By coincidence, I was reading the print version of last week's The Economist and came across a story about China's growth. The headline grabbed me - 'The Thales of Economics'. Thales, the multinational that builds electrical systems for aerospace, defence and transportation? I read the whole piece - no mention of the company. Maybe a play on words? The Economist likes a good pun. If so, it's lost on me. Maybe an song by Bruce Springsteen or David Bowie - favourite songwriters of The Economist's subeditors? No, I know them all too well. This obscure reference to Thales, by the way, is from a magazine that's careful to point out that JP Morgan Chase is a bank and that PwC is a consultancy. I'm left guessing that this Thales is some ancient Greek guy known only to those who studied the Greats at Oxford.

So I check. "Thales of Miletus, 624 –545 BC, a Greek mathematician, recognised for breaking from the use of mythology to explain the world and the universe, and instead explaining natural objects and phenomena by naturalistic hypotheses – a precursor to modern science." So - we can trace back to Thales the human urge to understand the wonder of the Universe in non-magical terms. [I still have no idea what Thales has to do with the article about trade wars and capital controls.]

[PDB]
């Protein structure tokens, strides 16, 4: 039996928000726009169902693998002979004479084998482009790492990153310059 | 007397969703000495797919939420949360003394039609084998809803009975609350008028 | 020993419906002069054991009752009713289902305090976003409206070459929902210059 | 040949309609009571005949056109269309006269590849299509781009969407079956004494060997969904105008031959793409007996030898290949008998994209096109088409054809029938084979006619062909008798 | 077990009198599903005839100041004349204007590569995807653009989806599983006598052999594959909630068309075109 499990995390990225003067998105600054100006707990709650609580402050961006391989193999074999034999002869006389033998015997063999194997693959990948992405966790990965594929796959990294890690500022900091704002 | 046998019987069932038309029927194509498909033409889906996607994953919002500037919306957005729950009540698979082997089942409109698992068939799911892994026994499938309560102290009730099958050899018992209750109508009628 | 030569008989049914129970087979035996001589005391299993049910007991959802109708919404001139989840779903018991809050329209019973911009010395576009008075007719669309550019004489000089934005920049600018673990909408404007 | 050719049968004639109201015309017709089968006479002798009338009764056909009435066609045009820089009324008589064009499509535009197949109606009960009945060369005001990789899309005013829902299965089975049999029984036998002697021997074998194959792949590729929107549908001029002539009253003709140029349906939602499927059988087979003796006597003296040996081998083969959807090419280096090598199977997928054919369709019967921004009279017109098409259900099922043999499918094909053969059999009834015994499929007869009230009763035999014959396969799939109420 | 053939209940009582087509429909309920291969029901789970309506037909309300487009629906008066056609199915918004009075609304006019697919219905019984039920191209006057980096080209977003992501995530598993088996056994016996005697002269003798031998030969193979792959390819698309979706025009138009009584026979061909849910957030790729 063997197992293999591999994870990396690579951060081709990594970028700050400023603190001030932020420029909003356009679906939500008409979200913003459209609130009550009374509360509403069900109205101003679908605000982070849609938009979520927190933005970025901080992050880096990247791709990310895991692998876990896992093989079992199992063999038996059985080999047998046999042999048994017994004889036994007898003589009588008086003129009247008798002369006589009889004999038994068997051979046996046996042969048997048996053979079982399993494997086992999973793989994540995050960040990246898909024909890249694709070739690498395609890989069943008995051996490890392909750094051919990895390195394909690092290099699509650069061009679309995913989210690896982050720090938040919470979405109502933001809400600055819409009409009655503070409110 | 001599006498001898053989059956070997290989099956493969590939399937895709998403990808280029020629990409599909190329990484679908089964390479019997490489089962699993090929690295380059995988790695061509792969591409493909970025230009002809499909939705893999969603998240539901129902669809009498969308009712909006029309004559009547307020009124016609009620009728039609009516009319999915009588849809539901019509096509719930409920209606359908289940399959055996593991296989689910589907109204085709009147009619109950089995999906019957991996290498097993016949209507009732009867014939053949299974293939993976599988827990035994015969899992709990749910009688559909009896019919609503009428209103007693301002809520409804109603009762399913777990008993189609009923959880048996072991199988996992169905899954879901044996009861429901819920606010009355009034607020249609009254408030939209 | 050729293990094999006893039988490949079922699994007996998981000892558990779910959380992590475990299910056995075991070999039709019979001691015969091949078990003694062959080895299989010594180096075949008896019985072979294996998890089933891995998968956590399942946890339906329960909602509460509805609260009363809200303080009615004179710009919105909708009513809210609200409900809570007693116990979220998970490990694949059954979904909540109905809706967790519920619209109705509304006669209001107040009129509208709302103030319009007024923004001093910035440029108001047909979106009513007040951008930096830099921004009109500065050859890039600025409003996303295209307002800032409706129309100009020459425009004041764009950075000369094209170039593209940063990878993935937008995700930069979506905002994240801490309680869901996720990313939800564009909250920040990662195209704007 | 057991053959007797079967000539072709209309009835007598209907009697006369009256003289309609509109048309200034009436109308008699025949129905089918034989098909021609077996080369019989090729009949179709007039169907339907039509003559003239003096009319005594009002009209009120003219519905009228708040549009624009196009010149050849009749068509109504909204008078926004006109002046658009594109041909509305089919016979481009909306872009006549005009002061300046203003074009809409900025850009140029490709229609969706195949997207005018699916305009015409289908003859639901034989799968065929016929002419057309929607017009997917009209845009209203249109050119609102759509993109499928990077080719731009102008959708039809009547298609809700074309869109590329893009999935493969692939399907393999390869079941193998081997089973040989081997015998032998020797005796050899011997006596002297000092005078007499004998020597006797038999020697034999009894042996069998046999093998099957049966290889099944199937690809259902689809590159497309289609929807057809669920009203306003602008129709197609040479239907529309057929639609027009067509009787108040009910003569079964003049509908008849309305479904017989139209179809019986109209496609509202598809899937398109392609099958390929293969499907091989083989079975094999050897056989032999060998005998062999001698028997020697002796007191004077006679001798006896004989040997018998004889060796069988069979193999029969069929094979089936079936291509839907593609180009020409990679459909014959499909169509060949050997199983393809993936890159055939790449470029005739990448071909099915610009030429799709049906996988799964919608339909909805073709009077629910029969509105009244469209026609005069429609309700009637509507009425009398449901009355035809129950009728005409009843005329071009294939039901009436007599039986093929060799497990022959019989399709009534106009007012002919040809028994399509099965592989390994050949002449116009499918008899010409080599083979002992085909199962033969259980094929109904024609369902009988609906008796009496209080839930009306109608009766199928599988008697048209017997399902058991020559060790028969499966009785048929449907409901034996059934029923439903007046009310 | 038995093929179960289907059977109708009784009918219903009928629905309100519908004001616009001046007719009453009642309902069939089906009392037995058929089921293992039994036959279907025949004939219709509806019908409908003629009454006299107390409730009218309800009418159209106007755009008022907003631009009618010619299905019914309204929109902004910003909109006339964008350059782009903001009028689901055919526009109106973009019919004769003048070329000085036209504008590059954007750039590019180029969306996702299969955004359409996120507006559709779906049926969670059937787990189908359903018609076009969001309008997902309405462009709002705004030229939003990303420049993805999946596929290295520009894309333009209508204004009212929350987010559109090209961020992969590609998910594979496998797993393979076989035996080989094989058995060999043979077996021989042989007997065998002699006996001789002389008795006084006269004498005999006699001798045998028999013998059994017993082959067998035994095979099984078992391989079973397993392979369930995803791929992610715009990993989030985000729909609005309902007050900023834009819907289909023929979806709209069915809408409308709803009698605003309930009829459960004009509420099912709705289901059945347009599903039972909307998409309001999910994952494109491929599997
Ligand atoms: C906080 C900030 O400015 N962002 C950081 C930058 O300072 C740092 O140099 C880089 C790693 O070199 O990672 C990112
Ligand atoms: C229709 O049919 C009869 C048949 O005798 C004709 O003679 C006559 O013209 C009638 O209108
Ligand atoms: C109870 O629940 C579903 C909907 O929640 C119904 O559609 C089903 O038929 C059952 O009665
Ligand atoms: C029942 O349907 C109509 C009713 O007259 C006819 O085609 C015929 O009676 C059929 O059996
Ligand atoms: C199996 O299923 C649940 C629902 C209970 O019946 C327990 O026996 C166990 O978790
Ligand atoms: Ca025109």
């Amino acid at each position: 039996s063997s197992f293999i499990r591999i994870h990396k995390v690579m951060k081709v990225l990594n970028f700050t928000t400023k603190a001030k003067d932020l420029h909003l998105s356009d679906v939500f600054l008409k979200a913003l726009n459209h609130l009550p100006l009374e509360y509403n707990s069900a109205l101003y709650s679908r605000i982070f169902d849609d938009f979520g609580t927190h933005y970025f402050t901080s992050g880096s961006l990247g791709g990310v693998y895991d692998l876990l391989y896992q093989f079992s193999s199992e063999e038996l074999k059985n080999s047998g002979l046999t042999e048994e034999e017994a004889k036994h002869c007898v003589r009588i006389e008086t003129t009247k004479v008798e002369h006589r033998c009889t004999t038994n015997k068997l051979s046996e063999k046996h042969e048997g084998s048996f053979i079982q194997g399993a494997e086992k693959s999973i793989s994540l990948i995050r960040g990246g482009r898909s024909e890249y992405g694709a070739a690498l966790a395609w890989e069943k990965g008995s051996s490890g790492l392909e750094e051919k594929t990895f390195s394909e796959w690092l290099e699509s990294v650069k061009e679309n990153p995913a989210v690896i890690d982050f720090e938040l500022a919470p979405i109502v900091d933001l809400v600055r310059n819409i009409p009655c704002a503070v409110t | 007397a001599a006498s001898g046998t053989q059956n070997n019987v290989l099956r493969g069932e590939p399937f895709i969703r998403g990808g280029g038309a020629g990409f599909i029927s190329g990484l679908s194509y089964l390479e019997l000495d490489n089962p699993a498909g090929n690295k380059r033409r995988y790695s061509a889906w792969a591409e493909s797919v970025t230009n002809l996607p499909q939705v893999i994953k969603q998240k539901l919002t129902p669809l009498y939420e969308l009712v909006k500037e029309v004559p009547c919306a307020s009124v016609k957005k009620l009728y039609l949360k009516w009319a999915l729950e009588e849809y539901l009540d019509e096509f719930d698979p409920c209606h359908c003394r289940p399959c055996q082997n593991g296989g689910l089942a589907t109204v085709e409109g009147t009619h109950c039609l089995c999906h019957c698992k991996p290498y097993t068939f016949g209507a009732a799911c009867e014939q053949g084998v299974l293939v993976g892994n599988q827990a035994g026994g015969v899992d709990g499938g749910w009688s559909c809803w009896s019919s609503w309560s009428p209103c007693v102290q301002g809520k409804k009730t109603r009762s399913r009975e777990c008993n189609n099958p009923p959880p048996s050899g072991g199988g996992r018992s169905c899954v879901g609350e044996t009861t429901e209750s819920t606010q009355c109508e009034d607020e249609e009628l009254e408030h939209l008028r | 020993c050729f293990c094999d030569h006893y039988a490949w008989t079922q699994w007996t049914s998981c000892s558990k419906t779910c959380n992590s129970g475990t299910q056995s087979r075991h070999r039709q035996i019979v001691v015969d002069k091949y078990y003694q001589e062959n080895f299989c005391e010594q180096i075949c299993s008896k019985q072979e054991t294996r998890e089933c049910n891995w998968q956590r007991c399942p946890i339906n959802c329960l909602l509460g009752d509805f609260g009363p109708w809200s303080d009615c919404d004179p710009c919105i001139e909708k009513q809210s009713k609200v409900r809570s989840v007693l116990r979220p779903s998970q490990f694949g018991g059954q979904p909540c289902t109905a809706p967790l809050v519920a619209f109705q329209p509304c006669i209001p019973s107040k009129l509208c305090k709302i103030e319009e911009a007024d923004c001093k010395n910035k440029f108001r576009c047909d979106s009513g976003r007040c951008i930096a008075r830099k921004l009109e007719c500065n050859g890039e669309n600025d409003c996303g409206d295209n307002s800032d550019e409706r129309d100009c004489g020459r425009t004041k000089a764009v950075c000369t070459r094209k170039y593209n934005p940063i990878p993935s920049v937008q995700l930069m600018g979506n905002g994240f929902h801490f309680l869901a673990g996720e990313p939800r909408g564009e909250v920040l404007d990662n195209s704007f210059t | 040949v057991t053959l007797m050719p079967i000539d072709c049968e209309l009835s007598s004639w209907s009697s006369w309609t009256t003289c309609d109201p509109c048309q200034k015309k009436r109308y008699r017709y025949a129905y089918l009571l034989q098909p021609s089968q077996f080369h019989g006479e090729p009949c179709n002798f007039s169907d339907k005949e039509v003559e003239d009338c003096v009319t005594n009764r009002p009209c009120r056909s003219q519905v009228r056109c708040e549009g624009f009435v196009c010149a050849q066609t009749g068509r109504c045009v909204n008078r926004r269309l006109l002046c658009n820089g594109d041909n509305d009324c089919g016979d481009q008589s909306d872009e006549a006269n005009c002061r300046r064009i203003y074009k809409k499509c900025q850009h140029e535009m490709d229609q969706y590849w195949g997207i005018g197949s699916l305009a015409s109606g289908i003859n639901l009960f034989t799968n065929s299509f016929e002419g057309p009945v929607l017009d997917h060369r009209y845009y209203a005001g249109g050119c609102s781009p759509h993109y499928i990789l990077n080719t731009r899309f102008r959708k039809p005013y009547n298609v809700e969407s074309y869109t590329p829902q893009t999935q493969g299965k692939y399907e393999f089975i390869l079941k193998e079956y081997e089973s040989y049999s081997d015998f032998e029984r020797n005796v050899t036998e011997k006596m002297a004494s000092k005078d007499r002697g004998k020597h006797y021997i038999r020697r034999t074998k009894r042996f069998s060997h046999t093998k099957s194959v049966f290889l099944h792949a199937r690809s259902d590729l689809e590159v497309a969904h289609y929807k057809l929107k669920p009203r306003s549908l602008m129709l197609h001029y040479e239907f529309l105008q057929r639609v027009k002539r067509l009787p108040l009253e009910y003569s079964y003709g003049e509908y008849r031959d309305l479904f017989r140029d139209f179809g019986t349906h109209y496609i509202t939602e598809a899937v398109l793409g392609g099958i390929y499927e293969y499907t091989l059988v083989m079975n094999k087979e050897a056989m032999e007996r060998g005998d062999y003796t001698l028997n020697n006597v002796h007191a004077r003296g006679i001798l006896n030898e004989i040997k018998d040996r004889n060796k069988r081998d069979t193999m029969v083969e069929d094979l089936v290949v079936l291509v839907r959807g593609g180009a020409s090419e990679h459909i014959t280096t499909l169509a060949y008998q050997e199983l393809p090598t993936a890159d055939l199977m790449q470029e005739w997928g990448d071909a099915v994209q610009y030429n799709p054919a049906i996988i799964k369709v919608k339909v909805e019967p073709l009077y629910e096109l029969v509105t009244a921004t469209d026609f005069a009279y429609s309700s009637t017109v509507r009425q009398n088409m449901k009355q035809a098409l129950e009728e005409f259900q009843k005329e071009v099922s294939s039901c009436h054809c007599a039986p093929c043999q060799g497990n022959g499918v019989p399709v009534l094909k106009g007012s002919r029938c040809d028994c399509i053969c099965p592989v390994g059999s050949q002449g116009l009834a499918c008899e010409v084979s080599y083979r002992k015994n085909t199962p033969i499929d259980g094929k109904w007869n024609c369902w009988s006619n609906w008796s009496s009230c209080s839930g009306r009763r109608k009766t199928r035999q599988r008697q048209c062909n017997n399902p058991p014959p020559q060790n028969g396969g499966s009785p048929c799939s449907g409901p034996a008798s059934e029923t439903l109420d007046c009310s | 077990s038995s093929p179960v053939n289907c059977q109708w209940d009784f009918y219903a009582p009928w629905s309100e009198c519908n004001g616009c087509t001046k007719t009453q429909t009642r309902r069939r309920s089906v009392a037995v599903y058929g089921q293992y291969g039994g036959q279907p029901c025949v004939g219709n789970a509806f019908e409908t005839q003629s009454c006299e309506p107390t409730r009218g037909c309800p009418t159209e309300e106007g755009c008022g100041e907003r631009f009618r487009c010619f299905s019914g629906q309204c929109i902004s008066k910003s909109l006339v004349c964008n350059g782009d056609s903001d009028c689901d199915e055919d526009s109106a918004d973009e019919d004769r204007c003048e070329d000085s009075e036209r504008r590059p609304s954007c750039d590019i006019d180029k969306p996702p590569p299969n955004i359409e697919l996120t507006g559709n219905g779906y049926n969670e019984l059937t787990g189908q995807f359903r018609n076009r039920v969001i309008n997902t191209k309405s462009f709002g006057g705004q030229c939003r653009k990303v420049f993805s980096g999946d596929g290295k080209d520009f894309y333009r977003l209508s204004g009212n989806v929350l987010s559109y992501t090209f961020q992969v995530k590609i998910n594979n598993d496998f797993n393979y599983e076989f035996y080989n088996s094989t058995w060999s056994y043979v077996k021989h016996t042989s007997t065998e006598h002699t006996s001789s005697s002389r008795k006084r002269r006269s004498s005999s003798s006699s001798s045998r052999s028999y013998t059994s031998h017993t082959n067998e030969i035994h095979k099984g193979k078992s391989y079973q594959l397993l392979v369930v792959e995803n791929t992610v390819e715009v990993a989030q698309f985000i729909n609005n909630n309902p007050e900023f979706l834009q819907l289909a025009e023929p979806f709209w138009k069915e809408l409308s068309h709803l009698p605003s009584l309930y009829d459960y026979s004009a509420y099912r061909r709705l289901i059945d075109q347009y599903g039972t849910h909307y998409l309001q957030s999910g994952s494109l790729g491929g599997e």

This time three years ago:
The house on the działka, coming on
(Amazing how much as been done since then!)

This time four years ago:
Autumn comes early

This time five years ago:
Kriegslok passes through Jeziorki

This time nine years ago:
A little way west of Jeziorki

This time ten years ago:
The Old Sailor's Tale - part II 

This time 11 years ago:
Prague-Jeziorki-Moscow

This time 12 years ago:
The passing of Lt. Cmdr. Tadeusz Lesisz 

This time 14 years ago:
Summer ends, autumn begins

Wednesday, 22 September 2021

Into darkness

It's that time of year again; brace yourselves (unless you're reading this in the Southern Hemisphere) for six dark months. At 21:22 today, Central European Summer Time, the sun dipped below the plane of the Earth's equator. Equinox. 

Technically, however, night isn't yet equal to day - today, the day's length was 12 hours and 16 minutes - we won't have equilux until Saturday 25 September, when the day will be 12 hours and five seconds long.

Coping with the darkness is a problem, not a debilitating one but certainly it's a factor that adversely affects me. The worst time of year for me mentally is mid- to late-November, when daylength shortens by some three minutes each day. Week by week it's getting noticeably darker; the clocks have gone back at the end of October, and Christmas is still weeks away. Both my parents died at the end of October, as though facing another dark winter was too much for them to bear.